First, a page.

It's a big ask, I know. Warren Buffet gets it, but your typical small landlord, sitting on a "property portfolio" that just brings in money from other people's pockets, might not ...
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11-11-2017, 12:52   #70
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The only restrictions on the Dole is when you get off your arse and actually do something. Then they penalise you.

This system on the other hand, sit on your arse you get enough to survive. Get off your arse, do one hour of work, and you are already benefiting.

Start a new business without risk of your family starving,
Go to college to better yourself.

Unlike the current situation in Ireland where you are entitled to nothing in these scenarios, but if you sit around all day you are.

I think it's a great idea.
Social welfare is designed as a safety net for ordinary people who potentially lose their jobs or cannot find work. It can be lived on - but it's not designed that way. It incentivises working as much as possible. Also it's not designed to supplement work income - because then naturally everyone would claim it, which would cost the economy a fortune.

Yet that's precisely what UBI would do. We have trouble enough covering social welfare payments, yet suddenly 100% of 18 to 65 yr olds would be effectively receiving the dole.. with no strings attached, no stigma.

Economic pyramid scheme.
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11-11-2017, 21:45   #71
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Programme on Monday on RTE. Will a robot take my job?
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28-12-2017, 13:44   #72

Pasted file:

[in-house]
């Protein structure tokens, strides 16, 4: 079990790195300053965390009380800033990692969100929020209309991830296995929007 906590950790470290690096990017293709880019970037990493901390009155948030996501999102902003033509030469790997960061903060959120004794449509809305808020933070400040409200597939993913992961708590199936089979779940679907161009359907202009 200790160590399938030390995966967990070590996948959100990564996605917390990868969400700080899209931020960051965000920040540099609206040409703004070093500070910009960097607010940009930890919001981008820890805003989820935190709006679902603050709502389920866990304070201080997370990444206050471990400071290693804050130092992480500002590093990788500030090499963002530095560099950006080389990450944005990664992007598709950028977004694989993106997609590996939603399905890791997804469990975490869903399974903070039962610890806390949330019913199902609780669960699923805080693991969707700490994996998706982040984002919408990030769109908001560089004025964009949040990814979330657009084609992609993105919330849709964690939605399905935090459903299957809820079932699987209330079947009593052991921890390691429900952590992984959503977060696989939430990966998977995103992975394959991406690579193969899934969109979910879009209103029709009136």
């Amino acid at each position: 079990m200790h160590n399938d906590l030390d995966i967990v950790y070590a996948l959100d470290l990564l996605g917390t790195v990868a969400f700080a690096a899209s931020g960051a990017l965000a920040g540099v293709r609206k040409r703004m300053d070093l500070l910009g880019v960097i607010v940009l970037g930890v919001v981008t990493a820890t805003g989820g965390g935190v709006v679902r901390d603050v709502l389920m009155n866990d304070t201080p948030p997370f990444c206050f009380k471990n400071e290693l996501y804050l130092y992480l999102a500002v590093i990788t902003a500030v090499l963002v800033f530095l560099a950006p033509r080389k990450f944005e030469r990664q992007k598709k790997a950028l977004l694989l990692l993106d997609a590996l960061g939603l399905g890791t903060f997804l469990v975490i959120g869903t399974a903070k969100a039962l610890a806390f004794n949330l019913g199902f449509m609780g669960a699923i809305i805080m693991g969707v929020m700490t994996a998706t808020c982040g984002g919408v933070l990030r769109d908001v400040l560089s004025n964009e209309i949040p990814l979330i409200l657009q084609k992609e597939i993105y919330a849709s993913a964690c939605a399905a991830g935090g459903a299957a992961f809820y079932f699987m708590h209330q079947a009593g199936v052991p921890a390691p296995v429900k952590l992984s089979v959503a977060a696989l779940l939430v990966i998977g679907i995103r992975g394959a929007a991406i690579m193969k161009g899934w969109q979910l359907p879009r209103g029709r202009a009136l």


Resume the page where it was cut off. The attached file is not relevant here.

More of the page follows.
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Scotland have announced that they will be starting a Universal Basic Income trial next year

http://bit.ly/2Cf74Uv
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28-12-2017, 13:57   #73
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would that not be per week?
I had to do a double take on that - Ireland get 748 a month dont they? (im not on dole so i dont know)
That's the lowest possible rate, doesn't include the myriad of allowances a and benefits and just for under 25s. Most get way way more than this. Families do better unemployed than on minimum wage.
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28-12-2017, 14:02   #74
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Interesting tedtalk about this recently :
Martin Ford: How we'll earn money in a future without jobs
https://go.ted.com/CX4e
The idea of living my life on a dole alike ubi with no incentive to be productive etc to the world and therefore nothing meaningful to strive for sounds like utter hell
How is this different than people on the dole currently? At least with UBI they will get extra even if they only work an hour a week, now it's in many cases financially not worth it to take a full time job.
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28-12-2017, 22:23   #75
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Originally Posted by Capt'n Midnight View Post
We live in a world where the super-rich and corporations are effectively on welfare. It could be argued that Starbucks main competitive advantage against a local cafe is that they don't pay tax.

This, a million times. Succinctly put. Thomas Piketty's Capital in the Twenty-First Century should be required reading for every secondary school student (and adult) in the western world. In terms of being a wake-up call for people in the developed world, it's nothing short of extraordinary.